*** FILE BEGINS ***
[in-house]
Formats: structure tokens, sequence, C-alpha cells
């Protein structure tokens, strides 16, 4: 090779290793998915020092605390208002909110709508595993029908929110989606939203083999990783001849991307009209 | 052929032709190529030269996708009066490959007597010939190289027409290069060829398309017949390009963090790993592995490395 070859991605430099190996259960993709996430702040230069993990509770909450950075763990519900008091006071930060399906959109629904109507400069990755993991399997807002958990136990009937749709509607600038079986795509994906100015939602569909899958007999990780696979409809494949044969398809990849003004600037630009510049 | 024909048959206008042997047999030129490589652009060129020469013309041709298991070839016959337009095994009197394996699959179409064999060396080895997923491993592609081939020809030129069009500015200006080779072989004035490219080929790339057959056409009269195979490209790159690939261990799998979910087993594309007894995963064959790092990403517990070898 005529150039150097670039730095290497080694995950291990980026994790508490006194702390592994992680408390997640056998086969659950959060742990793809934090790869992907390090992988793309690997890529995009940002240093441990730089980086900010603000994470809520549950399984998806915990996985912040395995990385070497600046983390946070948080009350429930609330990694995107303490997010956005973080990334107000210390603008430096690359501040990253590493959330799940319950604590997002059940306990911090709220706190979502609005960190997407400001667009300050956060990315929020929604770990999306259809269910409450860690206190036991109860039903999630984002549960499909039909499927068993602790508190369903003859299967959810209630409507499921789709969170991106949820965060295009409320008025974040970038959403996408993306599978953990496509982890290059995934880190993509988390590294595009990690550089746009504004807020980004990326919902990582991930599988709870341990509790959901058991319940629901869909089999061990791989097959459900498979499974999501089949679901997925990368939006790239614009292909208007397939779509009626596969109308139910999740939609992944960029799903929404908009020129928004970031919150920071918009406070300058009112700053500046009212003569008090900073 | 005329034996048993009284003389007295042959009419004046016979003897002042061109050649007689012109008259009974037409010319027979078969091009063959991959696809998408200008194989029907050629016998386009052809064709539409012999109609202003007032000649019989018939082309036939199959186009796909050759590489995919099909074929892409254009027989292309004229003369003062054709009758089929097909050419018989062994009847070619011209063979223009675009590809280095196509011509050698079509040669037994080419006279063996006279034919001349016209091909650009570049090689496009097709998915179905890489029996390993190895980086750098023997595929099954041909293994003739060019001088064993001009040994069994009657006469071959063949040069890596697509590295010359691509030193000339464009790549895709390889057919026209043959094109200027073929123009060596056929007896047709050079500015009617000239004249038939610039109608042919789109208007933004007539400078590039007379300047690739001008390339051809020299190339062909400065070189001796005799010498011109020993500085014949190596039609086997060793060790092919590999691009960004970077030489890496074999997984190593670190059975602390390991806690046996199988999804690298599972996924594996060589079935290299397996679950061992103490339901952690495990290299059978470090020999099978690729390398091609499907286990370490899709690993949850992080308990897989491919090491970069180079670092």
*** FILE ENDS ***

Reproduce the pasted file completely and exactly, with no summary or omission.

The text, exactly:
[in-house]
Formats: structure tokens, sequence, C-alpha cells
């Protein structure tokens, strides 16, 4: 090779290793998915020092605390208002909110709508595993029908929110989606939203083999990783001849991307009209 | 052929032709190529030269996708009066490959007597010939190289027409290069060829398309017949390009963090790993592995490395 070859991605430099190996259960993709996430702040230069993990509770909450950075763990519900008091006071930060399906959109629904109507400069990755993991399997807002958990136990009937749709509607600038079986795509994906100015939602569909899958007999990780696979409809494949044969398809990849003004600037630009510049 | 024909048959206008042997047999030129490589652009060129020469013309041709298991070839016959337009095994009197394996699959179409064999060396080895997923491993592609081939020809030129069009500015200006080779072989004035490219080929790339057959056409009269195979490209790159690939261990799998979910087993594309007894995963064959790092990403517990070898 005529150039150097670039730095290497080694995950291990980026994790508490006194702390592994992680408390997640056998086969659950959060742990793809934090790869992907390090992988793309690997890529995009940002240093441990730089980086900010603000994470809520549950399984998806915990996985912040395995990385070497600046983390946070948080009350429930609330990694995107303490997010956005973080990334107000210390603008430096690359501040990253590493959330799940319950604590997002059940306990911090709220706190979502609005960190997407400001667009300050956060990315929020929604770990999306259809269910409450860690206190036991109860039903999630984002549960499909039909499927068993602790508190369903003859299967959810209630409507499921789709969170991106949820965060295009409320008025974040970038959403996408993306599978953990496509982890290059995934880190993509988390590294595009990690550089746009504004807020980004990326919902990582991930599988709870341990509790959901058991319940629901869909089999061990791989097959459900498979499974999501089949679901997925990368939006790239614009292909208007397939779509009626596969109308139910999740939609992944960029799903929404908009020129928004970031919150920071918009406070300058009112700053500046009212003569008090900073 | 005329034996048993009284003389007295042959009419004046016979003897002042061109050649007689012109008259009974037409010319027979078969091009063959991959696809998408200008194989029907050629016998386009052809064709539409012999109609202003007032000649019989018939082309036939199959186009796909050759590489995919099909074929892409254009027989292309004229003369003062054709009758089929097909050419018989062994009847070619011209063979223009675009590809280095196509011509050698079509040669037994080419006279063996006279034919001349016209091909650009570049090689496009097709998915179905890489029996390993190895980086750098023997595929099954041909293994003739060019001088064993001009040994069994009657006469071959063949040069890596697509590295010359691509030193000339464009790549895709390889057919026209043959094109200027073929123009060596056929007896047709050079500015009617000239004249038939610039109608042919789109208007933004007539400078590039007379300047690739001008390339051809020299190339062909400065070189001796005799010498011109020993500085014949190596039609086997060793060790092919590999691009960004970077030489890496074999997984190593670190059975602390390991806690046996199988999804690298599972996924594996060589079935290299397996679950061992103490339901952690495990290299059978470090020999099978690729390398091609499907286990370490899709690993949850992080308990897989491919090491970069180079670092």